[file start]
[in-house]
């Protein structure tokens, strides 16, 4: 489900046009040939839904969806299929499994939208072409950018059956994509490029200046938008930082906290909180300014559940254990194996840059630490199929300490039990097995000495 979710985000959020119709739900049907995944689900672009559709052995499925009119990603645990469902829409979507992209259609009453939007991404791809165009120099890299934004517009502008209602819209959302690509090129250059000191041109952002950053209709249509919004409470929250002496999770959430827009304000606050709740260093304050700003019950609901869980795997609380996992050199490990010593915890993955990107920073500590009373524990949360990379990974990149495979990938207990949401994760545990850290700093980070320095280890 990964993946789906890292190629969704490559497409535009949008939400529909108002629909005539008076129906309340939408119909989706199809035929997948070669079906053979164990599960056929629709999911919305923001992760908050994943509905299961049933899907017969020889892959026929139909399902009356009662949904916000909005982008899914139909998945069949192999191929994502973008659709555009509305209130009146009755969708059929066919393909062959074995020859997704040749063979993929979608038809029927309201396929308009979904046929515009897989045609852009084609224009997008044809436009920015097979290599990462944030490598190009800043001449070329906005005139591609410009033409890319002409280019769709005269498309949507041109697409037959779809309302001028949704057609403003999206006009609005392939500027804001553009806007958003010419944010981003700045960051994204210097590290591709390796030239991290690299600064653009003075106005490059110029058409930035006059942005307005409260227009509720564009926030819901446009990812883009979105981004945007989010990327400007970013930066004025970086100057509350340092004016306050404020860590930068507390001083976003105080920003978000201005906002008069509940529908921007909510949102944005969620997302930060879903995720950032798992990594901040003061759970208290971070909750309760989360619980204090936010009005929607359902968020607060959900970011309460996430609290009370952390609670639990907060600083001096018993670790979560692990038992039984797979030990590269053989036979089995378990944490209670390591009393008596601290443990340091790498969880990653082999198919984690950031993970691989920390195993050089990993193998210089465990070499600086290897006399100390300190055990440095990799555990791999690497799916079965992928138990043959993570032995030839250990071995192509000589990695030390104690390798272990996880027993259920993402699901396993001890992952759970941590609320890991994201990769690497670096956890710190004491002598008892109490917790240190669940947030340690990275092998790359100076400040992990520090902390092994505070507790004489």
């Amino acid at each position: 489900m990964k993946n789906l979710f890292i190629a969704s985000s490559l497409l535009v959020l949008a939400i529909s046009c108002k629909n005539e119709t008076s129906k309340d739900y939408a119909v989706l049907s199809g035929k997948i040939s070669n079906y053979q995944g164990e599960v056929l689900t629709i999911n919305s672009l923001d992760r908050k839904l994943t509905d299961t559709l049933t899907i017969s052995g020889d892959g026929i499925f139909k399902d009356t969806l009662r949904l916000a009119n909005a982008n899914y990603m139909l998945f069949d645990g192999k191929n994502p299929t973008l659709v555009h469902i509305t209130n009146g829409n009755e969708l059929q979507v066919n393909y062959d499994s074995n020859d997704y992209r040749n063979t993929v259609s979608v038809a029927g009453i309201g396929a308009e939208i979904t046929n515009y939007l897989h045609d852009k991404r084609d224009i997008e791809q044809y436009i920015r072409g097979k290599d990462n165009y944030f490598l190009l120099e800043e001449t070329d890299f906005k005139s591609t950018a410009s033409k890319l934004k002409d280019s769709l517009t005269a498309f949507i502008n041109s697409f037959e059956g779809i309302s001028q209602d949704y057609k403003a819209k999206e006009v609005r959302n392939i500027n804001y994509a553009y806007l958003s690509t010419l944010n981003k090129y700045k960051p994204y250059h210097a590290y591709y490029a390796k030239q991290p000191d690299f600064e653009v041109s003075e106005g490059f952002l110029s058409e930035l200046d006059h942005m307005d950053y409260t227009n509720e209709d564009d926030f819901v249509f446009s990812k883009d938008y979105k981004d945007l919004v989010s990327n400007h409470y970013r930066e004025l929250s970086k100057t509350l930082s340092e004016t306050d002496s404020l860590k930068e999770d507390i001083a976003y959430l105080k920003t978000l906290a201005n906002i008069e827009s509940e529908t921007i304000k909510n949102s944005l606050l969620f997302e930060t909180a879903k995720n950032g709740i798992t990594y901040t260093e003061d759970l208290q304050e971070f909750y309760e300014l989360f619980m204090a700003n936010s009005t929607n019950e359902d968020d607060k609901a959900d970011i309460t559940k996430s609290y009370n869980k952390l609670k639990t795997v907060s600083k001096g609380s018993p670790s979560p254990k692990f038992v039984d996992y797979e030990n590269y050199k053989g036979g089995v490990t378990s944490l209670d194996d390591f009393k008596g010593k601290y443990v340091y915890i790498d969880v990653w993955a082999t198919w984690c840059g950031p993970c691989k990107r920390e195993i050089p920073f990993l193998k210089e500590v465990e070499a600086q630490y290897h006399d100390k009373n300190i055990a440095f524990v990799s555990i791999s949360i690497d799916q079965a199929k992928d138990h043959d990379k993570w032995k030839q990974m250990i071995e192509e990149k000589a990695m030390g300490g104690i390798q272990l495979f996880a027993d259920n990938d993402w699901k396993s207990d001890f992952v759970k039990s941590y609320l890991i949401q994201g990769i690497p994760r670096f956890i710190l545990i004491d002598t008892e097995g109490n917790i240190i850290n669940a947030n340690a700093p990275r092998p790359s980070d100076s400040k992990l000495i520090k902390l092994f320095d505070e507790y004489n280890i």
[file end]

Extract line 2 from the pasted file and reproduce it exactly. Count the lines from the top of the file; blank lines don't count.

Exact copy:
């Protein structure tokens, strides 16, 4: 489900046009040939839904969806299929499994939208072409950018059956994509490029200046938008930082906290909180300014559940254990194996840059630490199929300490039990097995000495 979710985000959020119709739900049907995944689900672009559709052995499925009119990603645990469902829409979507992209259609009453939007991404791809165009120099890299934004517009502008209602819209959302690509090129250059000191041109952002950053209709249509919004409470929250002496999770959430827009304000606050709740260093304050700003019950609901869980795997609380996992050199490990010593915890993955990107920073500590009373524990949360990379990974990149495979990938207990949401994760545990850290700093980070320095280890 990964993946789906890292190629969704490559497409535009949008939400529909108002629909005539008076129906309340939408119909989706199809035929997948070669079906053979164990599960056929629709999911919305923001992760908050994943509905299961049933899907017969020889892959026929139909399902009356009662949904916000909005982008899914139909998945069949192999191929994502973008659709555009509305209130009146009755969708059929066919393909062959074995020859997704040749063979993929979608038809029927309201396929308009979904046929515009897989045609852009084609224009997008044809436009920015097979290599990462944030490598190009800043001449070329906005005139591609410009033409890319002409280019769709005269498309949507041109697409037959779809309302001028949704057609403003999206006009609005392939500027804001553009806007958003010419944010981003700045960051994204210097590290591709390796030239991290690299600064653009003075106005490059110029058409930035006059942005307005409260227009509720564009926030819901446009990812883009979105981004945007989010990327400007970013930066004025970086100057509350340092004016306050404020860590930068507390001083976003105080920003978000201005906002008069509940529908921007909510949102944005969620997302930060879903995720950032798992990594901040003061759970208290971070909750309760989360619980204090936010009005929607359902968020607060959900970011309460996430609290009370952390609670639990907060600083001096018993670790979560692990038992039984797979030990590269053989036979089995378990944490209670390591009393008596601290443990340091790498969880990653082999198919984690950031993970691989920390195993050089990993193998210089465990070499600086290897006399100390300190055990440095990799555990791999690497799916079965992928138990043959993570032995030839250990071995192509000589990695030390104690390798272990996880027993259920993402699901396993001890992952759970941590609320890991994201990769690497670096956890710190004491002598008892109490917790240190669940947030340690990275092998790359100076400040992990520090902390092994505070507790004489």